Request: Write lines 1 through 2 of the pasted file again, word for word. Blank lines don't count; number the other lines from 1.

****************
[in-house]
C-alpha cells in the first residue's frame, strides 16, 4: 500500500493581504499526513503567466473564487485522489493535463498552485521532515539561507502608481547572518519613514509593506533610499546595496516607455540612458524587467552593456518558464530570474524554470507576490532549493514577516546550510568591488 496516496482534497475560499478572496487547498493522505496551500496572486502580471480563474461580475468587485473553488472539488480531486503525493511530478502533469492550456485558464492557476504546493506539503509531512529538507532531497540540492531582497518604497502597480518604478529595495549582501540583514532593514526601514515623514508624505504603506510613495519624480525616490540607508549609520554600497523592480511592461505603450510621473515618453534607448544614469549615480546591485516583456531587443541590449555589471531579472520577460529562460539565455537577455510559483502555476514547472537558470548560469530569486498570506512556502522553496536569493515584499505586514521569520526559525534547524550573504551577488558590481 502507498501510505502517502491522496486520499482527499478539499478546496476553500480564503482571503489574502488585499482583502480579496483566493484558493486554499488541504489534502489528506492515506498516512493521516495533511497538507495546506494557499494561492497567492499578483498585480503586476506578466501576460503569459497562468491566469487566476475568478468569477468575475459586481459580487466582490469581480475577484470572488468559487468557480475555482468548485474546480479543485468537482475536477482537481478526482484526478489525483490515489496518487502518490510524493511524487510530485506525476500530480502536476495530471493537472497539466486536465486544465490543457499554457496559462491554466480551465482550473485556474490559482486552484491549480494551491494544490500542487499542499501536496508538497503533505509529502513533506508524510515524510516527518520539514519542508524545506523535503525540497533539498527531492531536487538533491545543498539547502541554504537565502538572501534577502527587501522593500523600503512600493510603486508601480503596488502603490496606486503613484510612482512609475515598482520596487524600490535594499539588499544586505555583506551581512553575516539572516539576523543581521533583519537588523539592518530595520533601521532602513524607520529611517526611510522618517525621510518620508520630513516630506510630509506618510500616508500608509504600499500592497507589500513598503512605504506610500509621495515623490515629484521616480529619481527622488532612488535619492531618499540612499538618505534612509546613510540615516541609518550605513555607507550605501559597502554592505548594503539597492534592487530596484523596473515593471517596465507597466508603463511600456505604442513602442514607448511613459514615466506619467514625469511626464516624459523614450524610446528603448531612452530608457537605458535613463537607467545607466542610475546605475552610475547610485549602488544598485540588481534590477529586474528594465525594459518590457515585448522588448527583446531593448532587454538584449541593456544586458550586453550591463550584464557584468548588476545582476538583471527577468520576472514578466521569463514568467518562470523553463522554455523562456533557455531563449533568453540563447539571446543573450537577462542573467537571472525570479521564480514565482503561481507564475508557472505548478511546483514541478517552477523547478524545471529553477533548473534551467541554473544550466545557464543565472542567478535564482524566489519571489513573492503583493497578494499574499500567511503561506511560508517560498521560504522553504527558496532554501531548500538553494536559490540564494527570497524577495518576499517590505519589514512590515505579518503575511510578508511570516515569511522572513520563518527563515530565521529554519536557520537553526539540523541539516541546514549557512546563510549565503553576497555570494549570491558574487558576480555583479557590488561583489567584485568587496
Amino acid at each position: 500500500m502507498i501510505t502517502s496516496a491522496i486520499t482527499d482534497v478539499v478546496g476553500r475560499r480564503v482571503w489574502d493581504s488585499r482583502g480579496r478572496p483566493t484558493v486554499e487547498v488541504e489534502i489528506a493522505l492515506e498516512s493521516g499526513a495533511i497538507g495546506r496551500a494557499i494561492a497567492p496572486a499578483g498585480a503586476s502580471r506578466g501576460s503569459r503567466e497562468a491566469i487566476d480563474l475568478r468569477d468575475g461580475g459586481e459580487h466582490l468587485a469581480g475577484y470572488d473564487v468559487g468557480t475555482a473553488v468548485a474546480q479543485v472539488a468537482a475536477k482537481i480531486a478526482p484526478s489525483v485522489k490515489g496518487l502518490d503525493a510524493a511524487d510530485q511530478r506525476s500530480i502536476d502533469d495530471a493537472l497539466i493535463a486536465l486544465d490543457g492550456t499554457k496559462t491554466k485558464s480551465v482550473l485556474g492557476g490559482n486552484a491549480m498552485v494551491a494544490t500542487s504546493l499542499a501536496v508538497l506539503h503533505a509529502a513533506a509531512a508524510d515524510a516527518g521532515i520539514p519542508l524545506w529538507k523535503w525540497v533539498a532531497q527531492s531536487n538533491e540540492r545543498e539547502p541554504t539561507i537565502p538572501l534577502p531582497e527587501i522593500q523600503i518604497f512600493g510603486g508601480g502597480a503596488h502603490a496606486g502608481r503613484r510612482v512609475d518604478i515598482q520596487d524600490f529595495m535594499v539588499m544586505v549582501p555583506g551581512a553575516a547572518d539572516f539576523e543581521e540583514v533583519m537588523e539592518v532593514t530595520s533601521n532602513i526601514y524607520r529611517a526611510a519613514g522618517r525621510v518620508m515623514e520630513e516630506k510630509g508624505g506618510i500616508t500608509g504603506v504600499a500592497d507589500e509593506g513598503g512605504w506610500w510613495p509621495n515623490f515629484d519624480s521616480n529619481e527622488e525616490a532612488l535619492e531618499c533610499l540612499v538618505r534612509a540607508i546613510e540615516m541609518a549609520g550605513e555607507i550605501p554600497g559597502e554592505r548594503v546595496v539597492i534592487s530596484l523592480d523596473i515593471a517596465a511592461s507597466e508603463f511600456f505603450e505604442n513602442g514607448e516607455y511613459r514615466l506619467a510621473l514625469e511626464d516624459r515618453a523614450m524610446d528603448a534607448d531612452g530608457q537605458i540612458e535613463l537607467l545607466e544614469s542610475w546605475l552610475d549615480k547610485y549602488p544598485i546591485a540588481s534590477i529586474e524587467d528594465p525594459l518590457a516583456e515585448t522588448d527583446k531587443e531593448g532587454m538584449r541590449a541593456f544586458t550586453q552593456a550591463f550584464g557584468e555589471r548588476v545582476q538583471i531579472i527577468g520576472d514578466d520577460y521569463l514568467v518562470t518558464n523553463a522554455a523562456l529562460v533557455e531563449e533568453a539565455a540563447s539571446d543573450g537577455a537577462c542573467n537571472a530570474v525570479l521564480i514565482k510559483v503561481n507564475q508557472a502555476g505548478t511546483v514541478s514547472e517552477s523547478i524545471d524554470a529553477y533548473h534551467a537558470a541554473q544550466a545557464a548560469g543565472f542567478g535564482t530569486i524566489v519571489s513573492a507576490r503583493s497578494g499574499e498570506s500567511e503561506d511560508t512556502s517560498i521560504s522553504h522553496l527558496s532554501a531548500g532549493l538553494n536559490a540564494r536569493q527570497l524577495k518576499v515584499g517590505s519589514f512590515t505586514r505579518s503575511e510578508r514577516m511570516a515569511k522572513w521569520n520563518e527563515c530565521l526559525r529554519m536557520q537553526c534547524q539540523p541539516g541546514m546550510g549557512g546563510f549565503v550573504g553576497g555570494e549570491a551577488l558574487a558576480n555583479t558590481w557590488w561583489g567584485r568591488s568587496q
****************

[in-house]
C-alpha cells in the first residue's frame, strides 16, 4: 500500500493581504499526513503567466473564487485522489493535463498552485521532515539561507502608481547572518519613514509593506533610499546595496516607455540612458524587467552593456518558464530570474524554470507576490532549493514577516546550510568591488 496516496482534497475560499478572496487547498493522505496551500496572486502580471480563474461580475468587485473553488472539488480531486503525493511530478502533469492550456485558464492557476504546493506539503509531512529538507532531497540540492531582497518604497502597480518604478529595495549582501540583514532593514526601514515623514508624505504603506510613495519624480525616490540607508549609520554600497523592480511592461505603450510621473515618453534607448544614469549615480546591485516583456531587443541590449555589471531579472520577460529562460539565455537577455510559483502555476514547472537558470548560469530569486498570506512556502522553496536569493515584499505586514521569520526559525534547524550573504551577488558590481 502507498501510505502517502491522496486520499482527499478539499478546496476553500480564503482571503489574502488585499482583502480579496483566493484558493486554499488541504489534502489528506492515506498516512493521516495533511497538507495546506494557499494561492497567492499578483498585480503586476506578466501576460503569459497562468491566469487566476475568478468569477468575475459586481459580487466582490469581480475577484470572488468559487468557480475555482468548485474546480479543485468537482475536477482537481478526482484526478489525483490515489496518487502518490510524493511524487510530485506525476500530480502536476495530471493537472497539466486536465486544465490543457499554457496559462491554466480551465482550473485556474490559482486552484491549480494551491494544490500542487499542499501536496508538497503533505509529502513533506508524510515524510516527518520539514519542508524545506523535503525540497533539498527531492531536487538533491545543498539547502541554504537565502538572501534577502527587501522593500523600503512600493510603486508601480503596488502603490496606486503613484510612482512609475515598482520596487524600490535594499539588499544586505555583506551581512553575516539572516539576523543581521533583519537588523539592518530595520533601521532602513524607520529611517526611510522618517525621510518620508520630513516630506510630509506618510500616508500608509504600499500592497507589500513598503512605504506610500509621495515623490515629484521616480529619481527622488532612488535619492531618499540612499538618505534612509546613510540615516541609518550605513555607507550605501559597502554592505548594503539597492534592487530596484523596473515593471517596465507597466508603463511600456505604442513602442514607448511613459514615466506619467514625469511626464516624459523614450524610446528603448531612452530608457537605458535613463537607467545607466542610475546605475552610475547610485549602488544598485540588481534590477529586474528594465525594459518590457515585448522588448527583446531593448532587454538584449541593456544586458550586453550591463550584464557584468548588476545582476538583471527577468520576472514578466521569463514568467518562470523553463522554455523562456533557455531563449533568453540563447539571446543573450537577462542573467537571472525570479521564480514565482503561481507564475508557472505548478511546483514541478517552477523547478524545471529553477533548473534551467541554473544550466545557464543565472542567478535564482524566489519571489513573492503583493497578494499574499500567511503561506511560508517560498521560504522553504527558496532554501531548500538553494536559490540564494527570497524577495518576499517590505519589514512590515505579518503575511510578508511570516515569511522572513520563518527563515530565521529554519536557520537553526539540523541539516541546514549557512546563510549565503553576497555570494549570491558574487558576480555583479557590488561583489567584485568587496